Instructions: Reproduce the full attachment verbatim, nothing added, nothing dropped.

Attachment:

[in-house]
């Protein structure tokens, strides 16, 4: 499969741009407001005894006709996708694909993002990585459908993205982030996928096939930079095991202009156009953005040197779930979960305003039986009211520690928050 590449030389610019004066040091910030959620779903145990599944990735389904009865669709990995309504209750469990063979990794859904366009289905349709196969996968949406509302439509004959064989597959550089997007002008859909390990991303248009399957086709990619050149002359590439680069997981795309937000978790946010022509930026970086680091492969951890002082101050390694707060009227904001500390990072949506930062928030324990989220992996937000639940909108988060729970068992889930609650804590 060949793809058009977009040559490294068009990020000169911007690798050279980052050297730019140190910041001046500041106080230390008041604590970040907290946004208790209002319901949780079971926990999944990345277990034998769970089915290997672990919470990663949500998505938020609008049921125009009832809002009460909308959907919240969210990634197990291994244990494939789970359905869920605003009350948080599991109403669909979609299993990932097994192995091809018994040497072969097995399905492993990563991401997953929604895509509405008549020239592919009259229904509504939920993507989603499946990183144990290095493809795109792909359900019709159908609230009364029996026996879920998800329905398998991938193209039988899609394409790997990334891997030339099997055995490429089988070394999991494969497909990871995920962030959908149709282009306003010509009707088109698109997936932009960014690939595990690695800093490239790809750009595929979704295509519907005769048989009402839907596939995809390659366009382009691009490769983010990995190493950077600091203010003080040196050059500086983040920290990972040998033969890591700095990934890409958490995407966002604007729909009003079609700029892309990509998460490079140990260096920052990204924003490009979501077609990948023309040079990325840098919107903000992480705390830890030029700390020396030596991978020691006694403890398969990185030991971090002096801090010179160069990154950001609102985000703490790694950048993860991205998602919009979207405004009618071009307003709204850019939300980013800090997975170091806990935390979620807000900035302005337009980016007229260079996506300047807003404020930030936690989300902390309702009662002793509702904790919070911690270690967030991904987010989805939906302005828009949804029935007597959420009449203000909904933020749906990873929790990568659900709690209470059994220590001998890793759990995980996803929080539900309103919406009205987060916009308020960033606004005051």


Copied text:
[in-house]
């Protein structure tokens, strides 16, 4: 499969741009407001005894006709996708694909993002990585459908993205982030996928096939930079095991202009156009953005040197779930979960305003039986009211520690928050 590449030389610019004066040091910030959620779903145990599944990735389904009865669709990995309504209750469990063979990794859904366009289905349709196969996968949406509302439509004959064989597959550089997007002008859909390990991303248009399957086709990619050149002359590439680069997981795309937000978790946010022509930026970086680091492969951890002082101050390694707060009227904001500390990072949506930062928030324990989220992996937000639940909108988060729970068992889930609650804590 060949793809058009977009040559490294068009990020000169911007690798050279980052050297730019140190910041001046500041106080230390008041604590970040907290946004208790209002319901949780079971926990999944990345277990034998769970089915290997672990919470990663949500998505938020609008049921125009009832809002009460909308959907919240969210990634197990291994244990494939789970359905869920605003009350948080599991109403669909979609299993990932097994192995091809018994040497072969097995399905492993990563991401997953929604895509509405008549020239592919009259229904509504939920993507989603499946990183144990290095493809795109792909359900019709159908609230009364029996026996879920998800329905398998991938193209039988899609394409790997990334891997030339099997055995490429089988070394999991494969497909990871995920962030959908149709282009306003010509009707088109698109997936932009960014690939595990690695800093490239790809750009595929979704295509519907005769048989009402839907596939995809390659366009382009691009490769983010990995190493950077600091203010003080040196050059500086983040920290990972040998033969890591700095990934890409958490995407966002604007729909009003079609700029892309990509998460490079140990260096920052990204924003490009979501077609990948023309040079990325840098919107903000992480705390830890030029700390020396030596991978020691006694403890398969990185030991971090002096801090010179160069990154950001609102985000703490790694950048993860991205998602919009979207405004009618071009307003709204850019939300980013800090997975170091806990935390979620807000900035302005337009980016007229260079996506300047807003404020930030936690989300902390309702009662002793509702904790919070911690270690967030991904987010989805939906302005828009949804029935007597959420009449203000909904933020749906990873929790990568659900709690209470059994220590001998890793759990995980996803929080539900309103919406009205987060916009308020960033606004005051």